The latest Australian Child Health Poll found that the vast majority of Australian parents support vaccination and keep their children’s vaccines up-to-date. Almost one in three parents still hold some concerns about vaccination, mostly relating to vaccine safety.
Director of the Australian Child Health Poll, paediatrician Dr Anthea Rhodes said that while in the United States a clinician’s right to refuse care to an unvaccinated child has been a topic for some time, this poll suggests a worrying pattern of practice not previously identified in Australia.
“This concerning finding represents the parent perspective and further research is required on this issue to understand which health care providers are refusing care to these children and in what context.
“All children, regardless of their vaccination status, have an equal right to health care,” Dr Rhodes said.
This poll also found that a clear majority of Australian parents indicate support for strong policies to help get kids up-to-date on vaccines and preserve immunity in the community.
“While some medical professionals will argue that unvaccinated children can present a risk to other patients, we must remember that children aren’t making these choices about vaccination for themselves. By turning them away, health care providers not only deny health care to a child, but remove the possibility of educating parents and helping them to eventually choose to vaccinate,” Dr Rhodes added.
Among children whose parents reported them as not being up-to-date with their vaccines, children under six were most likely to be refused care by a health care provider (25 per cent), followed by 21 per cent of primary school-aged children and five per cent of teenagers.
The latest Australian Child Health Poll also found:
- The vast majority of Australian parents support childhood vaccination and keep their children’s vaccines up-to-date.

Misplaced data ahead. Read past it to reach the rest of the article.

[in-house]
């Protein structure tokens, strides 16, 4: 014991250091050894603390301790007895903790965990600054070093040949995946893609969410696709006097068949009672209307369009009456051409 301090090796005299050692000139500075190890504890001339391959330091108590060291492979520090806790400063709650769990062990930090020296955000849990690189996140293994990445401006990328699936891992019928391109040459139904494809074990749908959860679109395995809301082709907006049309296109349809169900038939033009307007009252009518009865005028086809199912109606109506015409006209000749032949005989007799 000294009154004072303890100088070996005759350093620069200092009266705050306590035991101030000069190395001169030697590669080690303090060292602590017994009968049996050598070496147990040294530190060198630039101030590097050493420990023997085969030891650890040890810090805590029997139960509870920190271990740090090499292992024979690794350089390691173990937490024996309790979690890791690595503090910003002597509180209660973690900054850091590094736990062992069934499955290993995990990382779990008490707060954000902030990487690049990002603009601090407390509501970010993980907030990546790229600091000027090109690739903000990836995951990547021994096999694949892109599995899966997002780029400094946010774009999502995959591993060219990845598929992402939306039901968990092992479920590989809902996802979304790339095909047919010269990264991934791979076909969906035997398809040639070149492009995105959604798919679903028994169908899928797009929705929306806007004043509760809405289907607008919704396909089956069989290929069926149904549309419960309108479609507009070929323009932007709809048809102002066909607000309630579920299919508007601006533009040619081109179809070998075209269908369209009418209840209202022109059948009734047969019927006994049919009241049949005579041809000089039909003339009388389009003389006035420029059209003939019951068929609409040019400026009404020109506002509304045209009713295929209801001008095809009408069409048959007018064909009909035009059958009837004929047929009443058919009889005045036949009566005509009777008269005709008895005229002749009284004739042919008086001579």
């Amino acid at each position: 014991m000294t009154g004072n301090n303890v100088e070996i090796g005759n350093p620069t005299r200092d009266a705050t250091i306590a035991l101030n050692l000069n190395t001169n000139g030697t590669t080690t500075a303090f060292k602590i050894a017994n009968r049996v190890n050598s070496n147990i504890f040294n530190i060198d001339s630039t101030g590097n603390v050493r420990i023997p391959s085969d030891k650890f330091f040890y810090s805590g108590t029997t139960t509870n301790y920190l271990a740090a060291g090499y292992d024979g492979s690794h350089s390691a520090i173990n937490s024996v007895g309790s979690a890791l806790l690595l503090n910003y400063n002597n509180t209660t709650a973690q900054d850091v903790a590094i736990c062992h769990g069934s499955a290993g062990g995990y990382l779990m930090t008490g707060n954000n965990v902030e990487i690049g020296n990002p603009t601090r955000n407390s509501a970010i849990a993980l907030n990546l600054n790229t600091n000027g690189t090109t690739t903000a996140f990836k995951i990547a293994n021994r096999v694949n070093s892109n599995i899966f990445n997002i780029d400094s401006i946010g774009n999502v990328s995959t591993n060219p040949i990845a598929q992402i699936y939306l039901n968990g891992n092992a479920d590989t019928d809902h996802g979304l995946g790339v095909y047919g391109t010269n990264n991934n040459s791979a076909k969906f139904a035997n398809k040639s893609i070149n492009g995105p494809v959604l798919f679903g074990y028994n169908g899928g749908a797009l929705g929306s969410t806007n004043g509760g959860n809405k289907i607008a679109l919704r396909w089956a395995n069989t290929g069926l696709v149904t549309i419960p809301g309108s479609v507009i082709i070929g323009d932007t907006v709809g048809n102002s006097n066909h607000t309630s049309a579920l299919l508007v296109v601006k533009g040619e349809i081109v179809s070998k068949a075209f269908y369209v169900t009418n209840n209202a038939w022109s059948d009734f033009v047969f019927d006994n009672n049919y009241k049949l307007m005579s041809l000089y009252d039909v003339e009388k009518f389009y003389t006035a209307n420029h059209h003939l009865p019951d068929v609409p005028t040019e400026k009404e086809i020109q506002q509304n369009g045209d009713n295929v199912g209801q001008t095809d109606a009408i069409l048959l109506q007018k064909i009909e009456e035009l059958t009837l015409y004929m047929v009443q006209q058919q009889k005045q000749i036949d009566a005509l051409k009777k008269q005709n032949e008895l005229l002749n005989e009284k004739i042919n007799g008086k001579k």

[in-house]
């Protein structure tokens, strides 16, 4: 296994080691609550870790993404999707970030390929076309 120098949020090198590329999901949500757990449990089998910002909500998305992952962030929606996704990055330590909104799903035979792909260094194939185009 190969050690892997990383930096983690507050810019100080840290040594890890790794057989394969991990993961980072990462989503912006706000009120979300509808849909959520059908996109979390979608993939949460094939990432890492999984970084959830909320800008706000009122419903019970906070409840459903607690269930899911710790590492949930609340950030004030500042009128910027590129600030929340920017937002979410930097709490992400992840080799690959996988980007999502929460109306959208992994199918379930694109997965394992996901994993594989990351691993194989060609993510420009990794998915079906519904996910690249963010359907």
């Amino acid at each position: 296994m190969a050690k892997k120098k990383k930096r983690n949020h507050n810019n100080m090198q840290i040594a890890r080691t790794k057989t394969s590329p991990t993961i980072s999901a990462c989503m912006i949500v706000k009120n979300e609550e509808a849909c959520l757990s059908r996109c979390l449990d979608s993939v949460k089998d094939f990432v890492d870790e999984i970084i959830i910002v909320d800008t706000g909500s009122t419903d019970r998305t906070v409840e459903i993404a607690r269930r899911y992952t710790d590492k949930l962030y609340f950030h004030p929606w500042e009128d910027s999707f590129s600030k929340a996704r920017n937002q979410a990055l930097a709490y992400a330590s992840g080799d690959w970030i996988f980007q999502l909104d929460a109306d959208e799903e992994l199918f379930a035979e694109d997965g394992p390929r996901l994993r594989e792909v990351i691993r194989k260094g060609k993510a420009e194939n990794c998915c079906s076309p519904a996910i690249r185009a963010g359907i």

- 74 per cent of parents believe they should be informed about the number of children not up-to-date with vaccines in their child’s school, kindergarten or child care centre.
- Seven out of ten parents said that knowing the percentage of under-vaccinated children in a school or centre would influence their decision to send their child to that facility.
- Nearly three quarters of parents across Australia support a ‘No Jab, No Play’ policy, believing children who are not up-to-date with vaccines should be refused access to child care or kindergarten.
- Many Australian parents are confused about whether to delay vaccines when a child has a minor illness with nearly half (47 per cent) incorrectly saying vaccination should be delayed in a well child on antibiotics, and one in five (22 per cent) in a child who has had a local reaction to a previous vaccine, such as swelling or redness.
- Despite extensive medical research showing no causal link, one in ten Australian parents believe that vaccines can cause autism, and a further 30 per cent are unsure.
Poll questions coming soon.
In the meantime, you can email firstname.lastname@example.org
In the news
Sydney Morning Herald
The West Australian
BBC World News
ABC News Breakfast
ABC Radio National
Information for parents
- Raising Children Network – Immunisation in childhood
- Raising Children Network – Immunisation FAQ’s
- Better Health – Facts and misconceptions
- Melbourne Vaccine Education Centre
- Immunise Australia Program
- Australian Immunisation Register
- ACT Health
- NSW Health
- NT Government
- Queensland Health
- Healthy WA
- SA Health
- Department of Health and Human Services, Victoria
- Department of Health and Human Service, Tasmania
- Australian Government – No Jab, No Pay
- Victorian Government – No Jab, No Play
- NSW Health – Childcare requirements
- Queensland Health – Childcare requirement